Kent pointed me to the Gallery of ''Misused'' Quotation Marks which has the same purpose as this site, but more traffic and more examples. In spite of the competition, I shall continue to add to this site when the opportunity arises.
I am in the process of grading ~50 midterm examinations from my Public Speaking class. I have encountered several instances of misplaced quotation marks (as well as other writing errors and general incoherencies) and avoided the impulse to mark off points for such things. But I did appreciate the student who said the speaker in the sample speech might change the "wording" if she were speaking to Congress.
That's not exactly what was on the menu, but you get the point. What that says to me is "By 'new', we mean it's been sitting in the freezer for about 2 years and the health department says we need to get it out of there."
Thanks to Danielle Sundberg who sent me this fantastic photo all the way from Istanbul Turkey. It really brings unneccesary quotation marks to a whole 'nother level. She says she found it "on a bench of sorts". I don't even know what it means! awesome.
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By submitting to the "blog" of "unnecessary" quotation marks, you grant Bethany Keeley the non-exclusive right to publish your photo on the blog or in any other publication, commercial or otherwise, without compensation. Unless you explicitly state otherwise, your submission implies that the photo is yours, and that you are qualified to give this permission. You take responsibility for any laws broken in the act of taking the submitted photograph or publishing it. Bethany Keeley and the "blog" of "unnecessary" quotation marks is not responsible for any payment or liability.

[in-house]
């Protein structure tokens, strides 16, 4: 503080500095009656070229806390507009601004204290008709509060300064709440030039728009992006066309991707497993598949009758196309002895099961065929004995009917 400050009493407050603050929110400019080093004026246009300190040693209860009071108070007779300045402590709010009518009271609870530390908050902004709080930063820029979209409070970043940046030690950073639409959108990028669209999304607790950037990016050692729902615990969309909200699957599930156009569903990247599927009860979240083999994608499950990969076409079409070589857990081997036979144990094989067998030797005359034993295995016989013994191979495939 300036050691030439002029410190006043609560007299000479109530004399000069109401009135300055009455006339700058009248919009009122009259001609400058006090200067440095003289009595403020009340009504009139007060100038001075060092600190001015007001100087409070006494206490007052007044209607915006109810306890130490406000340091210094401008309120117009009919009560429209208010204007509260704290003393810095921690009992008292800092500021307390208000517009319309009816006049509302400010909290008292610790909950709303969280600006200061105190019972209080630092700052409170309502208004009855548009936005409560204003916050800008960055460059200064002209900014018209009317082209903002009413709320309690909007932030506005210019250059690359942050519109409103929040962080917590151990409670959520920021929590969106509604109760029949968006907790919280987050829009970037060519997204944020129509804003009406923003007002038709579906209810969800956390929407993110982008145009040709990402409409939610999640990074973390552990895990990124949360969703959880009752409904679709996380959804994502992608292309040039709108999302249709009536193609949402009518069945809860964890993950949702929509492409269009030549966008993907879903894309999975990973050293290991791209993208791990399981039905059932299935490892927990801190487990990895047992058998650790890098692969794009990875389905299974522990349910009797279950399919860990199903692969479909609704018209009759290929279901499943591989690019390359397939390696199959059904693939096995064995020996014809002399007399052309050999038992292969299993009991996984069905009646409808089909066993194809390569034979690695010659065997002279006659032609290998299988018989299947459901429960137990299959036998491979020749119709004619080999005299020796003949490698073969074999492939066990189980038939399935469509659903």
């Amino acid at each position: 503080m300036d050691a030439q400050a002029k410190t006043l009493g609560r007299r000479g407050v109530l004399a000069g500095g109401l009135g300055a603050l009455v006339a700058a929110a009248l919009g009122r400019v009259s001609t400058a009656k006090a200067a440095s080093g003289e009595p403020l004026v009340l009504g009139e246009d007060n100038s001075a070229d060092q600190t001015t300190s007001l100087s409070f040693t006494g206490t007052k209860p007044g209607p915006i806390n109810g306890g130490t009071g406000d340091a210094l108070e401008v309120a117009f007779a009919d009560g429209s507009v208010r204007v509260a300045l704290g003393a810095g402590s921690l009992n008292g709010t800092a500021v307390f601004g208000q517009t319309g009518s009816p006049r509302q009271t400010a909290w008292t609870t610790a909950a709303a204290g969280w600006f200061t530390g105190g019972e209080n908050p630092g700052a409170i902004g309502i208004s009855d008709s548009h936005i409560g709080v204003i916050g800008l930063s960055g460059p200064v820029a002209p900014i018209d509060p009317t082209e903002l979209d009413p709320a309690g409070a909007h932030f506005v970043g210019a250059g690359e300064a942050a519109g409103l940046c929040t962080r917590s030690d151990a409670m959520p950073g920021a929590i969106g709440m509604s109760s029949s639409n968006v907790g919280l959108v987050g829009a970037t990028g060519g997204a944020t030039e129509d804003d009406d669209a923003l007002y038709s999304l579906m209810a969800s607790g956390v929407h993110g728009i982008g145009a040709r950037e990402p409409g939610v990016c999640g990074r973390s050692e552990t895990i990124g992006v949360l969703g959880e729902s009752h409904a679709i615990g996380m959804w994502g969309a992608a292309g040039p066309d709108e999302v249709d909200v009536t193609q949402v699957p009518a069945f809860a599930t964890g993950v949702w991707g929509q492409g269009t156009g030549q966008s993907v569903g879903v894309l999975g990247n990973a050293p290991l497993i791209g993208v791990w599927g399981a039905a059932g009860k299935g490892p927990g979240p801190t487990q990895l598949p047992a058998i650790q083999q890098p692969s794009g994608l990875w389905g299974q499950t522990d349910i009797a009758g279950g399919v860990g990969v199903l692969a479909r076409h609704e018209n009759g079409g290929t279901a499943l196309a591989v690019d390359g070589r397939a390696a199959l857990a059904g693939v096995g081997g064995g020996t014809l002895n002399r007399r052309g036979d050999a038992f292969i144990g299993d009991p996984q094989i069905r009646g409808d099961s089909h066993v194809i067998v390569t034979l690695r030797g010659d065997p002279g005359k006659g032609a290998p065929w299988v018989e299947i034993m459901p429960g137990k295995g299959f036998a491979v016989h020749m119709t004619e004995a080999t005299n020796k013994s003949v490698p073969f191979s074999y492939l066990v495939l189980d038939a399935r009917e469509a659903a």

clarification added April 26, 2010: This means that by submitting a photo, you grant me, Bethany, permission to publish the photo here on the "Blog" and anywhere else, even (and especially) if it means I will profit from it. You also retain the same rights to republish your own photos wherever you want.
Not that anything will ever be as fun as listening for others in my vicinity to drop "a whole nother," but my favorite weird language thing is the appearance of innapropriate quotation marks in printed material. Although, actually, sometimes people accomplish innapropriate quotation marks verbally as well, through the use of "quoty fingers" - another amusing phenomena.
So, what I'm interested in here is quotation marks that appear for no reason. These often work to obscure the intended meaning to comic effect, at least if you're a punctuation nerd. Not that i know anyone like that.
The most recent example I have is from the Hope Summer Repatory Theatre program in one actor's bio. Something like you may remember his "hips" from last year's production of Bye Bye Birdie. So... were they not real hips? (maybe they were so not real)
Feel free to uncover and report your own examples in comments.